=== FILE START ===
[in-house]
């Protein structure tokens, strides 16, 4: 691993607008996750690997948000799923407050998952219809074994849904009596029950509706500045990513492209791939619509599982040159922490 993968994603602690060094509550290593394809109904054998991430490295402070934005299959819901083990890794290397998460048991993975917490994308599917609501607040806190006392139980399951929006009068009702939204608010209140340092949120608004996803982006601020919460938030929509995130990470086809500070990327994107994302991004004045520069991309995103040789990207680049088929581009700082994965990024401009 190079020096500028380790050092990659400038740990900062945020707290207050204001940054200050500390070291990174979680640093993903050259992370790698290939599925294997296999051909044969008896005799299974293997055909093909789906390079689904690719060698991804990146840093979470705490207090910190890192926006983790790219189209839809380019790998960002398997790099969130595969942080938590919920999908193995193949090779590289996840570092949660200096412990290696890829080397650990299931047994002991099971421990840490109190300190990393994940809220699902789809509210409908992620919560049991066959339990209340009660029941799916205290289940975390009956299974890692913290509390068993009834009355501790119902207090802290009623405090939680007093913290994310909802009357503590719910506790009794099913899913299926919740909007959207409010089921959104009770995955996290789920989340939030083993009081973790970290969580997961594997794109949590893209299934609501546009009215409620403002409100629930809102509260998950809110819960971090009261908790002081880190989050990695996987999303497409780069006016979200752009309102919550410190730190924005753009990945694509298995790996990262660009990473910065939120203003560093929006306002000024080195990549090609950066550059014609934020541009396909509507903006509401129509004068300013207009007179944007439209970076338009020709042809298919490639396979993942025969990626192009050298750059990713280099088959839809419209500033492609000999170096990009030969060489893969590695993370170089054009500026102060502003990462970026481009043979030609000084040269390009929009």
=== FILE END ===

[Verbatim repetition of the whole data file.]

[in-house]
């Protein structure tokens, strides 16, 4: 691993607008996750690997948000799923407050998952219809074994849904009596029950509706500045990513492209791939619509599982040159922490 993968994603602690060094509550290593394809109904054998991430490295402070934005299959819901083990890794290397998460048991993975917490994308599917609501607040806190006392139980399951929006009068009702939204608010209140340092949120608004996803982006601020919460938030929509995130990470086809500070990327994107994302991004004045520069991309995103040789990207680049088929581009700082994965990024401009 190079020096500028380790050092990659400038740990900062945020707290207050204001940054200050500390070291990174979680640093993903050259992370790698290939599925294997296999051909044969008896005799299974293997055909093909789906390079689904690719060698991804990146840093979470705490207090910190890192926006983790790219189209839809380019790998960002398997790099969130595969942080938590919920999908193995193949090779590289996840570092949660200096412990290696890829080397650990299931047994002991099971421990840490109190300190990393994940809220699902789809509210409908992620919560049991066959339990209340009660029941799916205290289940975390009956299974890692913290509390068993009834009355501790119902207090802290009623405090939680007093913290994310909802009357503590719910506790009794099913899913299926919740909007959207409010089921959104009770995955996290789920989340939030083993009081973790970290969580997961594997794109949590893209299934609501546009009215409620403002409100629930809102509260998950809110819960971090009261908790002081880190989050990695996987999303497409780069006016979200752009309102919550410190730190924005753009990945694509298995790996990262660009990473910065939120203003560093929006306002000024080195990549090609950066550059014609934020541009396909509507903006509401129509004068300013207009007179944007439209970076338009020709042809298919490639396979993942025969990626192009050298750059990713280099088959839809419209500033492609000999170096990009030969060489893969590695993370170089054009500026102060502003990462970026481009043979030609000084040269390009929009």